CHEM ENG 4048 - Biofuels, Biomass and Wastes

North Terrace Campus - Semester 2 - 2022

This course will establish the fundamental understanding on the characteristics of biomass resources, and the design and operations of the biomass energy systems. Key topics covered include the basics in production, availability and sustainability of biomass resources; characteristics of biomass as a fuel; design aspects on the pre-treatment, thermochemical conversion and biochemical conversion processes of biomass. In particular, the environmental aspects of biomass energy, economics and life-cycle analysis with case studies on biomass energy production will be emphasised.

  • General Course Information
    Course Details
    Course Code CHEM ENG 4048
    Course Biofuels, Biomass and Wastes
    Coordinating Unit School of Chemical Eng and Advanced Materials(Ina)
    Term Semester 2
    Level Undergraduate
    Location/s North Terrace Campus
    Units 3
    Contact Up to 4 hours per week
    Available for Study Abroad and Exchange Y
    Assessment Assignments, project and final examination
    Course Staff

    Course Coordinator: Associate Professor Philip Kwong

    Course Timetable

    The full timetable of all activities for this course can be accessed from Course Planner.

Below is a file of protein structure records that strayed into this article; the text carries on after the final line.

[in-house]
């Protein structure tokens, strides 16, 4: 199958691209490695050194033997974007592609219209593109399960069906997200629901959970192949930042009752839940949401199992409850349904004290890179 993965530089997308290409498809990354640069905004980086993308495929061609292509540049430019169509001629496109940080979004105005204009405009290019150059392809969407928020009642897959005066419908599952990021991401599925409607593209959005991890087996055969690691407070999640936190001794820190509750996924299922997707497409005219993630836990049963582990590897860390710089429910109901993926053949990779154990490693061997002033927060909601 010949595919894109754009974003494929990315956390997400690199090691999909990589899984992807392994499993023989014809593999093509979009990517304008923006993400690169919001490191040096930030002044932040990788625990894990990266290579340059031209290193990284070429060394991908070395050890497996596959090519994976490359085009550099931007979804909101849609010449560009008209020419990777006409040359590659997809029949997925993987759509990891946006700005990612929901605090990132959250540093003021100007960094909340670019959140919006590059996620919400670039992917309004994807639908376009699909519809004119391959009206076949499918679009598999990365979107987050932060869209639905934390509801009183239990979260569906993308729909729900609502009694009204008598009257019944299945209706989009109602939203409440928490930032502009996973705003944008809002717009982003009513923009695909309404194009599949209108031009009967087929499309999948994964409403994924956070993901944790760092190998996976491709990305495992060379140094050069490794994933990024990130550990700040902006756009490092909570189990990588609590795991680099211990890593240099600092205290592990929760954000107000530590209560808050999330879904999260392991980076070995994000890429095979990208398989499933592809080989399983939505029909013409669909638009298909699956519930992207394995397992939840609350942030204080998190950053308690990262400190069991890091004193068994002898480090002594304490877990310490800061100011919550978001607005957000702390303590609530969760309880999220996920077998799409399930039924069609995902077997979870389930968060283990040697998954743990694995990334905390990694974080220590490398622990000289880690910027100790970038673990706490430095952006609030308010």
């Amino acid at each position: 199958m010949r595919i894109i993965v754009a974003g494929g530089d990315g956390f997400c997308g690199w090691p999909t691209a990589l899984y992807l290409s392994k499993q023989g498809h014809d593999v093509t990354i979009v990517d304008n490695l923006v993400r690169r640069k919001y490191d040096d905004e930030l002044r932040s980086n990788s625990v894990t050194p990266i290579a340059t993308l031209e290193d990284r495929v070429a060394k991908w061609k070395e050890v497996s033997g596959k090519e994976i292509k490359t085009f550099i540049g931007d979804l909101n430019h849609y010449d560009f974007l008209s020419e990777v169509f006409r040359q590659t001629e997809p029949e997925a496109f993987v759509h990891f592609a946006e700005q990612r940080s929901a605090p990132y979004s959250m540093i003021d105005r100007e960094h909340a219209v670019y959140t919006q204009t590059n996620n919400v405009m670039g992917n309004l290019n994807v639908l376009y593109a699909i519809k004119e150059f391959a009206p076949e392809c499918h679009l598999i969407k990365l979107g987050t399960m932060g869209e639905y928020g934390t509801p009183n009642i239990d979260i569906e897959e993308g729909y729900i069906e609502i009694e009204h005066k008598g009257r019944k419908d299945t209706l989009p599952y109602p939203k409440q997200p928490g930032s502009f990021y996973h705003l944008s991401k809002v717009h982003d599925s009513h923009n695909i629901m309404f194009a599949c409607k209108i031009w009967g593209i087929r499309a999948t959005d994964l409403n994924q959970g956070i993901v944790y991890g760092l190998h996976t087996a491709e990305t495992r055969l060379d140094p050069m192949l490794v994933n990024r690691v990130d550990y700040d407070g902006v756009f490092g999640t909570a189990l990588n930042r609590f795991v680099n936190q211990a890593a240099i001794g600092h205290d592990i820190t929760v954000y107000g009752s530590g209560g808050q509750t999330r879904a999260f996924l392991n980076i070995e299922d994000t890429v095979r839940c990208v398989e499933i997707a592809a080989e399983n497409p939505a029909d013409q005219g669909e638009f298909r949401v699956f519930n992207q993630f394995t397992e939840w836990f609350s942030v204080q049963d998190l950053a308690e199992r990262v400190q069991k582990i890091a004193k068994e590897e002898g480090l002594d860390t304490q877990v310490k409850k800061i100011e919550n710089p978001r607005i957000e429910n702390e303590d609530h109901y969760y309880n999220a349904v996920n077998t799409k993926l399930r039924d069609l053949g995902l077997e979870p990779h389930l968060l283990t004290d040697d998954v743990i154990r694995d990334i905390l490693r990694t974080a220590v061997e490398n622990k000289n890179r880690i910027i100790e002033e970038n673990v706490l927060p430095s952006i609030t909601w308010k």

• Learning Outcomes
    Course Learning Outcomes
    On successful completion of this course students will be able to:

    1 Describe the nature and principle of different biomass energy extraction systems and know how to choose the suitable biomass fuels for different bio-energy applications;
    2 Distinguish the desirable features of these biomass energy sources and their advantages over traditional fuels such as coal and oil; and
    3 Identify their limited scope in terms of suitable sites, dependence on the elements, capital costs, and cost effectiveness compared with traditional sources.

    The above course learning outcomes are aligned with the Engineers Australia Stage 1 Competency Standard for the Professional Engineer.
    The course is designed to develop the following Elements of Competency: 1.1   1.2   1.3   1.4   1.5   1.6   2.1   2.2   2.3   3.2   3.3   

    University Graduate Attributes

    This course will provide students with an opportunity to develop the Graduate Attribute(s) specified below:

    University Graduate Attribute Course Learning Outcome(s)

    Attribute 1: Deep discipline knowledge and intellectual breadth

    Graduates have comprehensive knowledge and understanding of their subject area, the ability to engage with different traditions of thought, and the ability to apply their knowledge in practice including in multi-disciplinary or multi-professional contexts.


    Attribute 2: Creative and critical thinking, and problem solving

    Graduates are effective problems-solvers, able to apply critical, creative and evidence-based thinking to conceive innovative responses to future challenges.


    Attribute 3: Teamwork and communication skills

    Graduates convey ideas and information effectively to a range of audiences for a variety of purposes and contribute in a positive and collaborative manner to achieving common goals.